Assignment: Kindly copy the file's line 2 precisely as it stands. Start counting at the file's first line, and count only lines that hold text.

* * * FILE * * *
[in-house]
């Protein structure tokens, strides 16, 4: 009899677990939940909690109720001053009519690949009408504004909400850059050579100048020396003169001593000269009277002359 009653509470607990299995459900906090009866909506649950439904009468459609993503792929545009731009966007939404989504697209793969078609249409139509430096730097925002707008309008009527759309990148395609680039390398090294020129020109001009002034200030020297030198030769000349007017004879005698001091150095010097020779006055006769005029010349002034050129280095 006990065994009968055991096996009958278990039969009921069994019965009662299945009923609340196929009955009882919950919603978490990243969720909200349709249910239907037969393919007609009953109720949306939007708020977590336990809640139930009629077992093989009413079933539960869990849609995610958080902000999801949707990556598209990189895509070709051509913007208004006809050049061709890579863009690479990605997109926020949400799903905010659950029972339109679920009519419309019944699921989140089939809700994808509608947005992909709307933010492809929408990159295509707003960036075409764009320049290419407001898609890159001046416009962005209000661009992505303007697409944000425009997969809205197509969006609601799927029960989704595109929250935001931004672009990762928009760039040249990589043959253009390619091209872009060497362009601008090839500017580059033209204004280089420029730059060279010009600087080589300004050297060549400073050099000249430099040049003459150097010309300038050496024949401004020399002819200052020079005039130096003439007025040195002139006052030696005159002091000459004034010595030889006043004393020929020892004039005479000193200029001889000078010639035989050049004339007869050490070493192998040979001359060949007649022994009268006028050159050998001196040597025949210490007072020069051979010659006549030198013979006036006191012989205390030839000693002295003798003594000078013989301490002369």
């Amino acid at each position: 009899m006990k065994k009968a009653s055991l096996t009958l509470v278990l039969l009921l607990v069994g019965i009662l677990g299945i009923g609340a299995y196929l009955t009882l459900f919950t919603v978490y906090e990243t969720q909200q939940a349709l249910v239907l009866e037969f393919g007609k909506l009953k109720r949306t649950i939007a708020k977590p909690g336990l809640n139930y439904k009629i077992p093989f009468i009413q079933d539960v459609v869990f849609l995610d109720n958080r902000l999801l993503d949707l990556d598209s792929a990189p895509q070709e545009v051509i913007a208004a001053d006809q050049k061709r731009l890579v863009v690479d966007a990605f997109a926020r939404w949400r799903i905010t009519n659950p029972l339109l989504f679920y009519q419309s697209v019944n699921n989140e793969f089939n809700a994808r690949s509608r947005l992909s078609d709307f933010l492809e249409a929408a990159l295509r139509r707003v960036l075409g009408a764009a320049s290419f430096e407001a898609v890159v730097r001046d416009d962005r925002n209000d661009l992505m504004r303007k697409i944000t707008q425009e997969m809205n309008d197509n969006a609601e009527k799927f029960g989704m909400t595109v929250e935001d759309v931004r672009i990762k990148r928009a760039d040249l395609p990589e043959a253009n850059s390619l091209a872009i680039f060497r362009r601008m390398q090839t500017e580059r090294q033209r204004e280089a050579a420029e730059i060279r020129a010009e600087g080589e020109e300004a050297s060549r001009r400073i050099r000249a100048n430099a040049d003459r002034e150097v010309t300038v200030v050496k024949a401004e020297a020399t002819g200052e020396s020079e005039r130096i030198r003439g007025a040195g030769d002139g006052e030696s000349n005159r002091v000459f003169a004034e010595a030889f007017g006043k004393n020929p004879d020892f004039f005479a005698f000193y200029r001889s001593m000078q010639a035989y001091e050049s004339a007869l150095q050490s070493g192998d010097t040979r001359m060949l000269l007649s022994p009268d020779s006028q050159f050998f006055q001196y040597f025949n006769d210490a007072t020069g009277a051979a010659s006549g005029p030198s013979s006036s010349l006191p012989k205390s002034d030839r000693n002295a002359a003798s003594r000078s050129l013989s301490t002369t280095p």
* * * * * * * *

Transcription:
């Protein structure tokens, strides 16, 4: 009899677990939940909690109720001053009519690949009408504004909400850059050579100048020396003169001593000269009277002359 009653509470607990299995459900906090009866909506649950439904009468459609993503792929545009731009966007939404989504697209793969078609249409139509430096730097925002707008309008009527759309990148395609680039390398090294020129020109001009002034200030020297030198030769000349007017004879005698001091150095010097020779006055006769005029010349002034050129280095 006990065994009968055991096996009958278990039969009921069994019965009662299945009923609340196929009955009882919950919603978490990243969720909200349709249910239907037969393919007609009953109720949306939007708020977590336990809640139930009629077992093989009413079933539960869990849609995610958080902000999801949707990556598209990189895509070709051509913007208004006809050049061709890579863009690479990605997109926020949400799903905010659950029972339109679920009519419309019944699921989140089939809700994808509608947005992909709307933010492809929408990159295509707003960036075409764009320049290419407001898609890159001046416009962005209000661009992505303007697409944000425009997969809205197509969006609601799927029960989704595109929250935001931004672009990762928009760039040249990589043959253009390619091209872009060497362009601008090839500017580059033209204004280089420029730059060279010009600087080589300004050297060549400073050099000249430099040049003459150097010309300038050496024949401004020399002819200052020079005039130096003439007025040195002139006052030696005159002091000459004034010595030889006043004393020929020892004039005479000193200029001889000078010639035989050049004339007869050490070493192998040979001359060949007649022994009268006028050159050998001196040597025949210490007072020069051979010659006549030198013979006036006191012989205390030839000693002295003798003594000078013989301490002369």